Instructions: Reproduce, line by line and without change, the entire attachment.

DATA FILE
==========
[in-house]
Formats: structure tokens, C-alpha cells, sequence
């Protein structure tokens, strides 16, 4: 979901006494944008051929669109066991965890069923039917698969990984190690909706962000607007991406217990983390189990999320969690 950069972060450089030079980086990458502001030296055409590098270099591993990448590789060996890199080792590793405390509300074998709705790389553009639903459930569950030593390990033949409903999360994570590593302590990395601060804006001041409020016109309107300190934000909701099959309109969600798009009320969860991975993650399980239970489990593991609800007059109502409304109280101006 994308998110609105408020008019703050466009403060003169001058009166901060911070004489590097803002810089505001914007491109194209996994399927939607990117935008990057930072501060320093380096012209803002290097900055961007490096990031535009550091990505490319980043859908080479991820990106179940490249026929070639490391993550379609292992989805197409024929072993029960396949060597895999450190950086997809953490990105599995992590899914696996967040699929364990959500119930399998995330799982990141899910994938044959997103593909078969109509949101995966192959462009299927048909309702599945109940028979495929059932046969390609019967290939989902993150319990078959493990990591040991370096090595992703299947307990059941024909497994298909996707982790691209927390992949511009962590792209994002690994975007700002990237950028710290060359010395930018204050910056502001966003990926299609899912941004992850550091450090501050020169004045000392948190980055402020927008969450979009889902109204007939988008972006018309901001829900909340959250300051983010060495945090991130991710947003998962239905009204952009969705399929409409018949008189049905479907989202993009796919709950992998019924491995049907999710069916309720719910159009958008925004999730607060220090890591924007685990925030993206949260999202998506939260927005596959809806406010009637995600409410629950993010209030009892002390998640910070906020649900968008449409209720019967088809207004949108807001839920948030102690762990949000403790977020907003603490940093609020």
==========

[in-house]
Formats: structure tokens, C-alpha cells, sequence
């Protein structure tokens, strides 16, 4: 979901006494944008051929669109066991965890069923039917698969990984190690909706962000607007991406217990983390189990999320969690 950069972060450089030079980086990458502001030296055409590098270099591993990448590789060996890199080792590793405390509300074998709705790389553009639903459930569950030593390990033949409903999360994570590593302590990395601060804006001041409020016109309107300190934000909701099959309109969600798009009320969860991975993650399980239970489990593991609800007059109502409304109280101006 994308998110609105408020008019703050466009403060003169001058009166901060911070004489590097803002810089505001914007491109194209996994399927939607990117935008990057930072501060320093380096012209803002290097900055961007490096990031535009550091990505490319980043859908080479991820990106179940490249026929070639490391993550379609292992989805197409024929072993029960396949060597895999450190950086997809953490990105599995992590899914696996967040699929364990959500119930399998995330799982990141899910994938044959997103593909078969109509949101995966192959462009299927048909309702599945109940028979495929059932046969390609019967290939989902993150319990078959493990990591040991370096090595992703299947307990059941024909497994298909996707982790691209927390992949511009962590792209994002690994975007700002990237950028710290060359010395930018204050910056502001966003990926299609899912941004992850550091450090501050020169004045000392948190980055402020927008969450979009889902109204007939988008972006018309901001829900909340959250300051983010060495945090991130991710947003998962239905009204952009969705399929409409018949008189049905479907989202993009796919709950992998019924491995049907999710069916309720719910159009958008925004999730607060220090890591924007685990925030993206949260999202998506939260927005596959809806406010009637995600409410629950993010209030009892002390998640910070906020649900968008449409209720019967088809207004949108807001839920948030102690762990949000403790977020907003603490940093609020």